Australia: When is a Council decision on infrastructure contributions out of bounds? - 11 December 2015

Last Updated: 21 December 2015
Article by David Nicholls

In this alert, Partner David Nicholls and Law Graduate Ruby Rayner discuss a recent judgment of the Queensland Court of Appeal which confirms that where an approval exists that has not been implemented a new application may be made for development to take advantage of the capped infrastructure charges regime.

In Gladstone Regional Council v Homes R Us (Australia) Pty Ltd [2015] QCA 175, the Court confirmed the bounded nature of code assessment and the absence of residual discretion to refuse compliant applications in response to arguments by the Council that it had discretion to refuse a second application for reconfiguration of land (ROL) which was made to take advantage of capped infrastructure charges that were lower than those payable under a condition imposed on an earlier development approval. No basis for refusal was asserted other than the fact that an earlier ROL for the project had been approved and that approved operational work had been undertaken.

The facts

The evidence was to the effect that the charges payable pursuant to conditions of a development permit for ROL issued in 2010 had increased very significantly to an amount in excess of $2,000,000.00 by the time the developer was ready to seek plan sealing. By then the capped infrastructure charges regime introduced by the Sustainable Planning (Housing Affordability and Infrastructure Charges Reform) Amendment Act 2011 had commenced.

The developer applied for new development permit for ROL in 2014 under which the number of lots was reduced from 66 to 64, and a drainage reserve and a lot to accommodate a sewer pump station were introduced. The capped infrastructure charges that would be payable under an infrastructure charges notice issued after approving the 2014 ROL would, according to the evidence, have been $1,500,000.00.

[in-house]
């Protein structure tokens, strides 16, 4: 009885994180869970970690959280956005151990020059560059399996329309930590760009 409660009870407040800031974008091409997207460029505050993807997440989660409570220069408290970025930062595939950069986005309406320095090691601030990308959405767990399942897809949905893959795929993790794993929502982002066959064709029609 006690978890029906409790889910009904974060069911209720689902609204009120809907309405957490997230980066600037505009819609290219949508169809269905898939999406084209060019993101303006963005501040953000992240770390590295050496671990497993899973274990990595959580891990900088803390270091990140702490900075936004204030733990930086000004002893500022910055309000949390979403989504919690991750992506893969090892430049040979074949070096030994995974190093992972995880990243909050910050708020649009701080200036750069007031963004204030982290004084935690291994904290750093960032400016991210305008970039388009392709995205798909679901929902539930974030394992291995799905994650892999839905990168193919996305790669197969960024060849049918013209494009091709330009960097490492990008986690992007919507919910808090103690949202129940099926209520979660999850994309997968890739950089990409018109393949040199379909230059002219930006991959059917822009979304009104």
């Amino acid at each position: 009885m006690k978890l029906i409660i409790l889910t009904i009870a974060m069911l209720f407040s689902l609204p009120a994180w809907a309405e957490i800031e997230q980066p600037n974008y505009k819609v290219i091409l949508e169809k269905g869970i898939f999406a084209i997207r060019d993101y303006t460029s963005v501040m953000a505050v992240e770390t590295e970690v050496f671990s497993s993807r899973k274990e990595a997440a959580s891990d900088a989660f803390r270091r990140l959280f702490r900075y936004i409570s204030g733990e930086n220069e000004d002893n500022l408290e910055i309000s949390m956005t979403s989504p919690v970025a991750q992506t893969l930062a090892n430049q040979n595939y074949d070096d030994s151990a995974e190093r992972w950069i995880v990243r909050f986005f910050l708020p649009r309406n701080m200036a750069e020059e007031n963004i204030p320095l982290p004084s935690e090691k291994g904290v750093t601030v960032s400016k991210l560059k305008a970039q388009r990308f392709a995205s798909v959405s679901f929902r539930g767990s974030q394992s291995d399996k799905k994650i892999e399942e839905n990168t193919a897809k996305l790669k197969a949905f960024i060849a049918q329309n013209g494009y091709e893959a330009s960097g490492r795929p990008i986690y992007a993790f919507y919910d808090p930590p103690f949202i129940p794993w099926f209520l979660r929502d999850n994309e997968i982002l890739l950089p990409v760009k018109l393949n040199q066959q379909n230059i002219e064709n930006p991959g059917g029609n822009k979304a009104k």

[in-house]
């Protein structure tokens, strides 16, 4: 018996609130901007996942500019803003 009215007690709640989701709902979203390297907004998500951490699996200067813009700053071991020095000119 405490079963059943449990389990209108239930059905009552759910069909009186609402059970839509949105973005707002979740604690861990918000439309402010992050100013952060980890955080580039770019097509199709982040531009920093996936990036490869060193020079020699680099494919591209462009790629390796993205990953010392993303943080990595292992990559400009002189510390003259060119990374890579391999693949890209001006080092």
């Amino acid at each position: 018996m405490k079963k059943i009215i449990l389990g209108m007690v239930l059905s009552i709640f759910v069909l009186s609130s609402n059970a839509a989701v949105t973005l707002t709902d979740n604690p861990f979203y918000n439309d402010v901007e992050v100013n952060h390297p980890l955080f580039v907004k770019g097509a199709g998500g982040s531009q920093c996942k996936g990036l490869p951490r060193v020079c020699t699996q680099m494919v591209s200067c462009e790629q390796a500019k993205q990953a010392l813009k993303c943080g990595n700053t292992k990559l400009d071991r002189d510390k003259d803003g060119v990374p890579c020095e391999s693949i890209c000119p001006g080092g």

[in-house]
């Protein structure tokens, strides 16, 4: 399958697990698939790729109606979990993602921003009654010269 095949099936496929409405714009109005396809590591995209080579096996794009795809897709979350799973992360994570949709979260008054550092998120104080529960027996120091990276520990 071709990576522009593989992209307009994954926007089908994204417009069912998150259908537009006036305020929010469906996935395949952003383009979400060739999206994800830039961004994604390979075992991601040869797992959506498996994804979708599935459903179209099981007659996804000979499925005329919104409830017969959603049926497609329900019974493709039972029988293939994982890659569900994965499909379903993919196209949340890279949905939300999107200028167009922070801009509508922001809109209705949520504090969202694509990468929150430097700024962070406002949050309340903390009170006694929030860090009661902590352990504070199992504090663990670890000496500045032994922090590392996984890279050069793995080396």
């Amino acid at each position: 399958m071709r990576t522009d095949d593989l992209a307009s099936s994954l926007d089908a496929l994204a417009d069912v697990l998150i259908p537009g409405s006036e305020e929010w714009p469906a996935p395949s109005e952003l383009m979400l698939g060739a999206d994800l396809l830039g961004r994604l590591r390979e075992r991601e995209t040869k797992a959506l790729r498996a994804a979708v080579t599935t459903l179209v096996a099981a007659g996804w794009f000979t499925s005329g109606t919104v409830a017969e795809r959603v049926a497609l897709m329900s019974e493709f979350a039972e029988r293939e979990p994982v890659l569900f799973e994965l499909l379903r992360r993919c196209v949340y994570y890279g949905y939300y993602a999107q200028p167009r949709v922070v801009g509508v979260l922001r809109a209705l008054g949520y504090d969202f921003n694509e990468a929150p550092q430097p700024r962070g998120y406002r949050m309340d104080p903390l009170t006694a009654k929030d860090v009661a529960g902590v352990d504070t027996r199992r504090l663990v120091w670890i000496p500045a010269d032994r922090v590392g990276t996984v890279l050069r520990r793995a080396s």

The evidence also established that the approved operational works that had already been constructed coincided with either the 2010 or 2014 ROL plans.

The Council argued on appeal that the primary judge ought to have exercised discretion to refuse the 2014 ROL application, essentially on the basis that the applicant was seeking to substitute the 2014 ROL for the 2010 ROL; that is to say – the effect of the new ROL application, if approved, would be to authorise the 2010 reconfiguration upon different conditions. This submission ignored uncontested evidence about the differences between the 2010 and 2014 reconfigurations. The Council also attempted to argue that the differences were minor, that the exercise involved seeking "re-approval" of the 2010 ROL and that when the 2014 ROL plan was presented for ultimate approval the Council would be placed in the position of having to check it for compliance against both the 2010 and the 2014 ROL approvals. These factors were said to facilitate refusal by the Planning and Environment Court (PEC) on discretionary grounds.


The Court rejected the Council's arguments. Justice Fraser, with whom Justices Morrison and Flanagan agreed, reasoned that the PEC's powers to make orders or directions under Section 496(2) of the Sustainable Planning Act 2009 (the SPA) are limited by the matters which may be taken into account by an assessment manager in assessing and deciding a development application. The Court rejected the argument that the existence of the 2010 ROL approval and the Operational Works Approval enlivened the discretion to refuse the 2014 ROL application observing:

"Those arguments overlooked the obligation imposed by s 313(2) to assess the 2014 application "against" various planning provisions. No doubt the assessment manager must have regard to the matters identified in s 313(3), but that must occur in the course of an assessment against the planning provisions identified in s 313(2). Something which has no potential bearing upon the application of any relevant planning provision cannot be a relevant consideration in the decision. If it were otherwise, a developer could seek to skew a planning decision by including in the "common material" promises to benefit a local government in ways which are wholly extraneous to the purposes of the Act."

Because there may be more than one development approval co-existing over the same parcel of land (at least until one of them is implemented), and the 2010 ROL plan had not been implemented by registration, there was no legal restriction on approval of the 2014 ROL application. Thus the 2014 ROL application was code assessable within the confines imposed by Sections 313(2), (3) and (5) of the SPA, and there was no residual discretion to refuse it.

Key points

The points to take away from this case are:

  • If an approval containing infrastructure contribution conditions has not been implemented, another application may be made for development that, once approved, will be subject to the capped infrastructure charges regime.
  • More than one development approval may exist in respect of the same land at one time. This situation may continue until one of the approvals is implemented, or the others lapse or are cancelled.
  • Code assessment is confined to assessment against the instruments that are applicable under s 313(2) of the SPA, which will guide decision makers as to the relevance of matters that may be considered under s 313(3).

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